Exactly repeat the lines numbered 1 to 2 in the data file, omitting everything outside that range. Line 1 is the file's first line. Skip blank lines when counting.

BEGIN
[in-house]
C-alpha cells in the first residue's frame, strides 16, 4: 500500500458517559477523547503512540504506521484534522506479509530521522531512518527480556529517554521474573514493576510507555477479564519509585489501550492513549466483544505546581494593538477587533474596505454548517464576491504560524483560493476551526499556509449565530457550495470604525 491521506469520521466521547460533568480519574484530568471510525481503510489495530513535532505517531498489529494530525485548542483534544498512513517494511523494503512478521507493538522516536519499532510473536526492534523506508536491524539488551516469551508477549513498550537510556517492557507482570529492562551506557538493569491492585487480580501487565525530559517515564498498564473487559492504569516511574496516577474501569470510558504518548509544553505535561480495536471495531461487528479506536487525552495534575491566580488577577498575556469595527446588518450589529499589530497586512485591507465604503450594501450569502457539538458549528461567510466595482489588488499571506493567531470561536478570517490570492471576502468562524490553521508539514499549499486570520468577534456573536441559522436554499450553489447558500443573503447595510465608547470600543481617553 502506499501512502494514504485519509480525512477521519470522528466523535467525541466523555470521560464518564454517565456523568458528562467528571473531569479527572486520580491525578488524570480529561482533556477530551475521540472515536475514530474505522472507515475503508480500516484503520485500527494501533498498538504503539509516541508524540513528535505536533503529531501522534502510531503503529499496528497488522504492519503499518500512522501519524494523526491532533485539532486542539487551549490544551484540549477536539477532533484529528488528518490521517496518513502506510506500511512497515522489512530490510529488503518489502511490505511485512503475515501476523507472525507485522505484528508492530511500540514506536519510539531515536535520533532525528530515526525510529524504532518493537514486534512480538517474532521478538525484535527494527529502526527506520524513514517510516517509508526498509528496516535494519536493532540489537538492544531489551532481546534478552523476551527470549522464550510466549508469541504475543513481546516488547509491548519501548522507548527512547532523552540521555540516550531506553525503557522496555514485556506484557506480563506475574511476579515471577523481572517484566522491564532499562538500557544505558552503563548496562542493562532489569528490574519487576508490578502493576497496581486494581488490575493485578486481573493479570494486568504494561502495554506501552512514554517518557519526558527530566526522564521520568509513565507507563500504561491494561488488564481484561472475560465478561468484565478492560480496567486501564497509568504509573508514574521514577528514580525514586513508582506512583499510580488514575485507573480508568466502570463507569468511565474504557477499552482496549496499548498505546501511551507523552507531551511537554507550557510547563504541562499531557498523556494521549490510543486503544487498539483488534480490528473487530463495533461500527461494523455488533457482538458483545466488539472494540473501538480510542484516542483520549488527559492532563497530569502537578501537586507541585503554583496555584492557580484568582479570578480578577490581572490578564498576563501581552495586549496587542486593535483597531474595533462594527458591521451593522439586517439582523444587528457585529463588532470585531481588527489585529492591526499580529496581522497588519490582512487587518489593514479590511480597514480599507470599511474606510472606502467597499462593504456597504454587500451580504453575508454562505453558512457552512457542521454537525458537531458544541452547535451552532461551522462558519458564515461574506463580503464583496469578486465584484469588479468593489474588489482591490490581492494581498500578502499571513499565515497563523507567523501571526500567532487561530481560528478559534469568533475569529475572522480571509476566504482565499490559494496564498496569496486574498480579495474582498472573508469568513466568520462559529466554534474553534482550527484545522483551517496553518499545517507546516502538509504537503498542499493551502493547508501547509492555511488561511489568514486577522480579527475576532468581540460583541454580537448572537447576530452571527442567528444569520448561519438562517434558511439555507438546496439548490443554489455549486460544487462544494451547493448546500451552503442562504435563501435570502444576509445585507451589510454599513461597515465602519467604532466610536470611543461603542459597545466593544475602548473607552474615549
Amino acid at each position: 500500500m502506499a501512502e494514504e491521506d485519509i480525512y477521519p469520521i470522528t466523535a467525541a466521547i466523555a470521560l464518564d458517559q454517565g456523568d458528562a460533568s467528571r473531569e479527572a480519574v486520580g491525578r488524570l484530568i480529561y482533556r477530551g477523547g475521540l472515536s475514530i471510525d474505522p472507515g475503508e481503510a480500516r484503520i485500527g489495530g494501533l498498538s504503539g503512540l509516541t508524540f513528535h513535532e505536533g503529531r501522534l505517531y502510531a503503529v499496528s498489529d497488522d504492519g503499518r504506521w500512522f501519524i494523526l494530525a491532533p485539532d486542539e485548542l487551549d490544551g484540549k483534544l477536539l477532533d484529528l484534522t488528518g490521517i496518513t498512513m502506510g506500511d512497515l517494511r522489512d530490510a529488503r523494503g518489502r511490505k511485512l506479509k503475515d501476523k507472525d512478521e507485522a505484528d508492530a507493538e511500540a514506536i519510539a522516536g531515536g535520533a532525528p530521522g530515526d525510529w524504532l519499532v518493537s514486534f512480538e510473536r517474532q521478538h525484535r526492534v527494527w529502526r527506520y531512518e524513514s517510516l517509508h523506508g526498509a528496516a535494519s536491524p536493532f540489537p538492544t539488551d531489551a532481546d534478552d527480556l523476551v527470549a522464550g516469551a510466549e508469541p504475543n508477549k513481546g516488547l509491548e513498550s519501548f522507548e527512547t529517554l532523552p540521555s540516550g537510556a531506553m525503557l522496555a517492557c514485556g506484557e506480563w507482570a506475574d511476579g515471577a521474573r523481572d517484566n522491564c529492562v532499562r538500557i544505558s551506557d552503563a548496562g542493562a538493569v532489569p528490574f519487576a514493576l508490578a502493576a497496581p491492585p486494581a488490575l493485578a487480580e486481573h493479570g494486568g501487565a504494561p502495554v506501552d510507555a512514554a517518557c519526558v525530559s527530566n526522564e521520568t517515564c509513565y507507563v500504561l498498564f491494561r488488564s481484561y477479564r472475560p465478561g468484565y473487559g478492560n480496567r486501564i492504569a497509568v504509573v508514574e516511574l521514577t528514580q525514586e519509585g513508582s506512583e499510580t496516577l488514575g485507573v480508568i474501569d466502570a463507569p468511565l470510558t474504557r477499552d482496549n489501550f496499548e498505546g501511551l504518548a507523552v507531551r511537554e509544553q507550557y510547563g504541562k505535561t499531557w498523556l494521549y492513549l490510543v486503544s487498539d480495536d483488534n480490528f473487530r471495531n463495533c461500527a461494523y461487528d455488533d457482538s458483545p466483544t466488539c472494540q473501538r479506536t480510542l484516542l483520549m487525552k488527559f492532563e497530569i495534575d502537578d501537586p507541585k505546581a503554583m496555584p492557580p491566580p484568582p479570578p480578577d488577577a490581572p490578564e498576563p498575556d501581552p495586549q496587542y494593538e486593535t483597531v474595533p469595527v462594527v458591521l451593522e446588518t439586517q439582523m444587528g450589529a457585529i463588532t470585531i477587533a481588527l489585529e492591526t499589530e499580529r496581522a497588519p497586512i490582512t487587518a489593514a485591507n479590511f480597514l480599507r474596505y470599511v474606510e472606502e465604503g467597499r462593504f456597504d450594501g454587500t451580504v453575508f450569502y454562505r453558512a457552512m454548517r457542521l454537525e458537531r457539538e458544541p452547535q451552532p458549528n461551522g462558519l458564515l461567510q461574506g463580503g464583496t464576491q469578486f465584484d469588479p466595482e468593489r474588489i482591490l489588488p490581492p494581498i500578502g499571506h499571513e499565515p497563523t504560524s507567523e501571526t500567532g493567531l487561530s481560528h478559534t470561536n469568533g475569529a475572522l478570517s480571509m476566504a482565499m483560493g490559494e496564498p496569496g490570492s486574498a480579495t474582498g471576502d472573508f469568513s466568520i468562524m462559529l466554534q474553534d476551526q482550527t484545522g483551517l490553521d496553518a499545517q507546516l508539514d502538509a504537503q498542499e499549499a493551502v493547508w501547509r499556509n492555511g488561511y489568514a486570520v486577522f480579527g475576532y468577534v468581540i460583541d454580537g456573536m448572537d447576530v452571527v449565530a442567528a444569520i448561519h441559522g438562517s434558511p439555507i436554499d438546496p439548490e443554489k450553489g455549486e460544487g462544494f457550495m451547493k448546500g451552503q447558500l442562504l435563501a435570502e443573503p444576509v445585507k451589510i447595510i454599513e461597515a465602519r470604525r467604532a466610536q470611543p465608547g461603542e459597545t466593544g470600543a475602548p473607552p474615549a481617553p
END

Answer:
[in-house]
C-alpha cells in the first residue's frame, strides 16, 4: 500500500458517559477523547503512540504506521484534522506479509530521522531512518527480556529517554521474573514493576510507555477479564519509585489501550492513549466483544505546581494593538477587533474596505454548517464576491504560524483560493476551526499556509449565530457550495470604525 491521506469520521466521547460533568480519574484530568471510525481503510489495530513535532505517531498489529494530525485548542483534544498512513517494511523494503512478521507493538522516536519499532510473536526492534523506508536491524539488551516469551508477549513498550537510556517492557507482570529492562551506557538493569491492585487480580501487565525530559517515564498498564473487559492504569516511574496516577474501569470510558504518548509544553505535561480495536471495531461487528479506536487525552495534575491566580488577577498575556469595527446588518450589529499589530497586512485591507465604503450594501450569502457539538458549528461567510466595482489588488499571506493567531470561536478570517490570492471576502468562524490553521508539514499549499486570520468577534456573536441559522436554499450553489447558500443573503447595510465608547470600543481617553 502506499501512502494514504485519509480525512477521519470522528466523535467525541466523555470521560464518564454517565456523568458528562467528571473531569479527572486520580491525578488524570480529561482533556477530551475521540472515536475514530474505522472507515475503508480500516484503520485500527494501533498498538504503539509516541508524540513528535505536533503529531501522534502510531503503529499496528497488522504492519503499518500512522501519524494523526491532533485539532486542539487551549490544551484540549477536539477532533484529528488528518490521517496518513502506510506500511512497515522489512530490510529488503518489502511490505511485512503475515501476523507472525507485522505484528508492530511500540514506536519510539531515536535520533532525528530515526525510529524504532518493537514486534512480538517474532521478538525484535527494527529502526527506520524513514517510516517509508526498509528496516535494519536493532540489537538492544531489551532481546534478552523476551527470549522464550510466549508469541504475543513481546516488547509491548519501548522507548527512547532523552540521555540516550531506553525503557522496555514485556506484557506480563506475574511476579515471577523481572517484566522491564532499562538500557544505558552503563548496562542493562532489569528490574519487576508490578502493576497496581486494581488490575493485578486481573493479570494486568504494561502495554506501552512514554517518557519526558527530566526522564521520568509513565507507563500504561491494561488488564481484561472475560465478561468484565478492560480496567486501564497509568504509573508514574521514577528514580525514586513508582506512583499510580488514575485507573480508568466502570463507569468511565474504557477499552482496549496499548498505546501511551507523552507531551511537554507550557510547563504541562499531557498523556494521549490510543486503544487498539483488534480490528473487530463495533461500527461494523455488533457482538458483545466488539472494540473501538480510542484516542483520549488527559492532563497530569502537578501537586507541585503554583496555584492557580484568582479570578480578577490581572490578564498576563501581552495586549496587542486593535483597531474595533462594527458591521451593522439586517439582523444587528457585529463588532470585531481588527489585529492591526499580529496581522497588519490582512487587518489593514479590511480597514480599507470599511474606510472606502467597499462593504456597504454587500451580504453575508454562505453558512457552512457542521454537525458537531458544541452547535451552532461551522462558519458564515461574506463580503464583496469578486465584484469588479468593489474588489482591490490581492494581498500578502499571513499565515497563523507567523501571526500567532487561530481560528478559534469568533475569529475572522480571509476566504482565499490559494496564498496569496486574498480579495474582498472573508469568513466568520462559529466554534474553534482550527484545522483551517496553518499545517507546516502538509504537503498542499493551502493547508501547509492555511488561511489568514486577522480579527475576532468581540460583541454580537448572537447576530452571527442567528444569520448561519438562517434558511439555507438546496439548490443554489455549486460544487462544494451547493448546500451552503442562504435563501435570502444576509445585507451589510454599513461597515465602519467604532466610536470611543461603542459597545466593544475602548473607552474615549